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Unpublished Paper
STATE LAW TO THE CONTRARY? EXAMINING POTENTIAL LIMITS ON THE AUTHORITY OF STATE AND LOCAL LAW ENFORCEMENT TO ENFORCE FEDERAL IMMIGRATION LAW
ExpressO (2012)
  • George Bach, University of New Mexico School of Law
Abstract
As the Supreme Court recently reaffirmed in Arizona v. United States, it is well-established that the “authority of state officers to make arrests for federal crimes,” including federal immigration law, “is . . . a matter of state law.” This general, universal rule has not yielded consistent results. The circuit courts of appeals have disagreed as to when state and local law enforcement can invoke this “implicit authority” and enforce federal immigration law. On one end of the spectrum stands the Ninth Circuit view that state and local law enforcement only have such authority if affirmatively authorized by the state. On the other, the broader view of enforcement authority, adopted by the Tenth Circuit, is that state and local law enforcement have the authority to enforce federal immigration law unless “state law exists to the contrary.” This article examines the ways in which state law limits the authority of state and local law enforcement to enforce federal immigration law.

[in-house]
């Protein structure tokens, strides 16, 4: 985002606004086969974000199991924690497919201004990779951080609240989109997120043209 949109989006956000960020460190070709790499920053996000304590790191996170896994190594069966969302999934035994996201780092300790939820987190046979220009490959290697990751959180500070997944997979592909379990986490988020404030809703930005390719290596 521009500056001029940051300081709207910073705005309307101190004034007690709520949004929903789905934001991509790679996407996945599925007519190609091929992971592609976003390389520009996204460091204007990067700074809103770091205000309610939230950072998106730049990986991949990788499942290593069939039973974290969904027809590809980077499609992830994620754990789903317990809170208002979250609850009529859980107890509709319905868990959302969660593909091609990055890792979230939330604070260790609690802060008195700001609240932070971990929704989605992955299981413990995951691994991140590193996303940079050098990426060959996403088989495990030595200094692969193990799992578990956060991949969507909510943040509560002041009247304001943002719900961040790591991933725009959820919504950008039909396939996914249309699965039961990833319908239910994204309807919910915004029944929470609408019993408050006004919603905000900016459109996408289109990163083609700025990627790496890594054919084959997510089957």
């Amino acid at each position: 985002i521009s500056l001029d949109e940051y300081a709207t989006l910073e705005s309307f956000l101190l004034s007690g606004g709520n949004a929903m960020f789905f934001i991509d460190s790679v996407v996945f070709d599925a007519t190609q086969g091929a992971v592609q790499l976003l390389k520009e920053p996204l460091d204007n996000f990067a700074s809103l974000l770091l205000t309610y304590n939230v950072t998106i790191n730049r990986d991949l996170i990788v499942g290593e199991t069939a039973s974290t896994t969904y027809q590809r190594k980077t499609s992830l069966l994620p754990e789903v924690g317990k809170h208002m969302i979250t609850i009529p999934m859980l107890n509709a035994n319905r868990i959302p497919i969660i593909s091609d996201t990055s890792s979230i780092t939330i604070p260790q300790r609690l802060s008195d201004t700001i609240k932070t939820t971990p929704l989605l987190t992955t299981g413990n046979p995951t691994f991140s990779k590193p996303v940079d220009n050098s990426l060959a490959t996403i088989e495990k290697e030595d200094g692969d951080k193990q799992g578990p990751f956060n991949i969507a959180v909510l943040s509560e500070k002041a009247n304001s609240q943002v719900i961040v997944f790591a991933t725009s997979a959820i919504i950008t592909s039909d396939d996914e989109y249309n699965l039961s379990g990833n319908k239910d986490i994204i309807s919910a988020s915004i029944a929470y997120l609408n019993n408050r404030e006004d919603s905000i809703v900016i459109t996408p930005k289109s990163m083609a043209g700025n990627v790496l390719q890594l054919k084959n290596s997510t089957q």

Keywords
  • undocumented immigrants,
  • local law enforcement,
  • Arizona,
  • immigration,
  • misdemeanor arrest
Disciplines
Publication Date
August 20, 2012
Citation Information
George Bach. "STATE LAW TO THE CONTRARY? EXAMINING POTENTIAL LIMITS ON THE AUTHORITY OF STATE AND LOCAL LAW ENFORCEMENT TO ENFORCE FEDERAL IMMIGRATION LAW" ExpressO (2012)
Available at: http://works.bepress.com/george_bach/1/